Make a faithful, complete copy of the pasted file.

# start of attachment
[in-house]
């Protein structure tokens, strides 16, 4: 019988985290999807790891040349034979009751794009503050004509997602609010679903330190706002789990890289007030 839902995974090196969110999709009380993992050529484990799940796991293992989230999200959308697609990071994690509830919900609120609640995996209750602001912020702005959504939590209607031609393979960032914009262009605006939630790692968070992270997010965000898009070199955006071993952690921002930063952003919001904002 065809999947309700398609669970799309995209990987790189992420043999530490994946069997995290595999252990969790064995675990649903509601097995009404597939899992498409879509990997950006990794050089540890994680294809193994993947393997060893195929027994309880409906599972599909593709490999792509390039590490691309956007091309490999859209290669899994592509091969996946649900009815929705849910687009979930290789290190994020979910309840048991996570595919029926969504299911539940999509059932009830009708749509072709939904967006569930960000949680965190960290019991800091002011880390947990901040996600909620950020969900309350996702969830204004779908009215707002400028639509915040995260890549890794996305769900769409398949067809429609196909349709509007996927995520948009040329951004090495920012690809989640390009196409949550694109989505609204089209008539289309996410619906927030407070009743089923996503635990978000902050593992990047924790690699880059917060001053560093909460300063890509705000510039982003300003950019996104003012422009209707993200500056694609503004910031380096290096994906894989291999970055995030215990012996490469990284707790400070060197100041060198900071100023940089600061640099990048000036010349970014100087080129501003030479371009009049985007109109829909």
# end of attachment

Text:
[in-house]
């Protein structure tokens, strides 16, 4: 019988985290999807790891040349034979009751794009503050004509997602609010679903330190706002789990890289007030 839902995974090196969110999709009380993992050529484990799940796991293992989230999200959308697609990071994690509830919900609120609640995996209750602001912020702005959504939590209607031609393979960032914009262009605006939630790692968070992270997010965000898009070199955006071993952690921002930063952003919001904002 065809999947309700398609669970799309995209990987790189992420043999530490994946069997995290595999252990969790064995675990649903509601097995009404597939899992498409879509990997950006990794050089540890994680294809193994993947393997060893195929027994309880409906599972599909593709490999792509390039590490691309956007091309490999859209290669899994592509091969996946649900009815929705849910687009979930290789290190994020979910309840048991996570595919029926969504299911539940999509059932009830009708749509072709939904967006569930960000949680965190960290019991800091002011880390947990901040996600909620950020969900309350996702969830204004779908009215707002400028639509915040995260890549890794996305769900769409398949067809429609196909349709509007996927995520948009040329951004090495920012690809989640390009196409949550694109989505609204089209008539289309996410619906927030407070009743089923996503635990978000902050593992990047924790690699880059917060001053560093909460300063890509705000510039982003300003950019996104003012422009209707993200500056694609503004910031380096290096994906894989291999970055995030215990012996490469990284707790400070060197100041060198900071100023940089600061640099990048000036010349970014100087080129501003030479371009009049985007109109829909």